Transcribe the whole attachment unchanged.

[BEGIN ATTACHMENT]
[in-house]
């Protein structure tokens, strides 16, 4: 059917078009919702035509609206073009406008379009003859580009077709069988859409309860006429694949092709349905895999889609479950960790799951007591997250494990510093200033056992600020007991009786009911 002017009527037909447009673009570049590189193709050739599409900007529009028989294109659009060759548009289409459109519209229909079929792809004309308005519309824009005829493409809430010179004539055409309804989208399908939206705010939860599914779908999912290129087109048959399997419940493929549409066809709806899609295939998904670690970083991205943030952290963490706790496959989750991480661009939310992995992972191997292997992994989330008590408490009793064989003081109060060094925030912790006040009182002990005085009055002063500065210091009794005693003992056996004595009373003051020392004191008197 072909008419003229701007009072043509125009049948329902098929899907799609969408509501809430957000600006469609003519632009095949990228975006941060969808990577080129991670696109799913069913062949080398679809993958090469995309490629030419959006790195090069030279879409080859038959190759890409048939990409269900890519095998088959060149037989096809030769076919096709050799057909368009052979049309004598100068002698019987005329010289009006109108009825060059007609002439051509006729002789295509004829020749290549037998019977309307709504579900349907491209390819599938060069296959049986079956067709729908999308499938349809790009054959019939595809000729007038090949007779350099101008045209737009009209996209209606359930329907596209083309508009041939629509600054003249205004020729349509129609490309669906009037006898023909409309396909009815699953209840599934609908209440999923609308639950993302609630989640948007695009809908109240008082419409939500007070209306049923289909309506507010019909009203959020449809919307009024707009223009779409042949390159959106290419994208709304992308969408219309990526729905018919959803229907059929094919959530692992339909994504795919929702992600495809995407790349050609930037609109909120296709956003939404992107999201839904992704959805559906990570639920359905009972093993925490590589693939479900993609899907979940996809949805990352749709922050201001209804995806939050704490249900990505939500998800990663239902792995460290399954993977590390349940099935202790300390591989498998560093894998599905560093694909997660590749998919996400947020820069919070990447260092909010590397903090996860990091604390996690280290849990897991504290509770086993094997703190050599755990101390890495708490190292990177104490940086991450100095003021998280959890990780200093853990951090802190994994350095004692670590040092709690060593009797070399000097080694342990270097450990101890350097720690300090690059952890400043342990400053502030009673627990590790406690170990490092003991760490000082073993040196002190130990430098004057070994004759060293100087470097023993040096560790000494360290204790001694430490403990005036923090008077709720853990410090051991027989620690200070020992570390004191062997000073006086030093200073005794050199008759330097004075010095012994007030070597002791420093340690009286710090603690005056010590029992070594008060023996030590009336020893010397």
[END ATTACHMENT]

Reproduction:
[in-house]
């Protein structure tokens, strides 16, 4: 059917078009919702035509609206073009406008379009003859580009077709069988859409309860006429694949092709349905895999889609479950960790799951007591997250494990510093200033056992600020007991009786009911 002017009527037909447009673009570049590189193709050739599409900007529009028989294109659009060759548009289409459109519209229909079929792809004309308005519309824009005829493409809430010179004539055409309804989208399908939206705010939860599914779908999912290129087109048959399997419940493929549409066809709806899609295939998904670690970083991205943030952290963490706790496959989750991480661009939310992995992972191997292997992994989330008590408490009793064989003081109060060094925030912790006040009182002990005085009055002063500065210091009794005693003992056996004595009373003051020392004191008197 072909008419003229701007009072043509125009049948329902098929899907799609969408509501809430957000600006469609003519632009095949990228975006941060969808990577080129991670696109799913069913062949080398679809993958090469995309490629030419959006790195090069030279879409080859038959190759890409048939990409269900890519095998088959060149037989096809030769076919096709050799057909368009052979049309004598100068002698019987005329010289009006109108009825060059007609002439051509006729002789295509004829020749290549037998019977309307709504579900349907491209390819599938060069296959049986079956067709729908999308499938349809790009054959019939595809000729007038090949007779350099101008045209737009009209996209209606359930329907596209083309508009041939629509600054003249205004020729349509129609490309669906009037006898023909409309396909009815699953209840599934609908209440999923609308639950993302609630989640948007695009809908109240008082419409939500007070209306049923289909309506507010019909009203959020449809919307009024707009223009779409042949390159959106290419994208709304992308969408219309990526729905018919959803229907059929094919959530692992339909994504795919929702992600495809995407790349050609930037609109909120296709956003939404992107999201839904992704959805559906990570639920359905009972093993925490590589693939479900993609899907979940996809949805990352749709922050201001209804995806939050704490249900990505939500998800990663239902792995460290399954993977590390349940099935202790300390591989498998560093894998599905560093694909997660590749998919996400947020820069919070990447260092909010590397903090996860990091604390996690280290849990897991504290509770086993094997703190050599755990101390890495708490190292990177104490940086991450100095003021998280959890990780200093853990951090802190994994350095004692670590040092709690060593009797070399000097080694342990270097450990101890350097720690300090690059952890400043342990400053502030009673627990590790406690170990490092003991760490000082073993040196002190130990430098004057070994004759060293100087470097023993040096560790000494360290204790001694430490403990005036923090008077709720853990410090051991027989620690200070020992570390004191062997000073006086030093200073005794050199008759330097004075010095012994007030070597002791420093340690009286710090603690005056010590029992070594008060023996030590009336020893010397």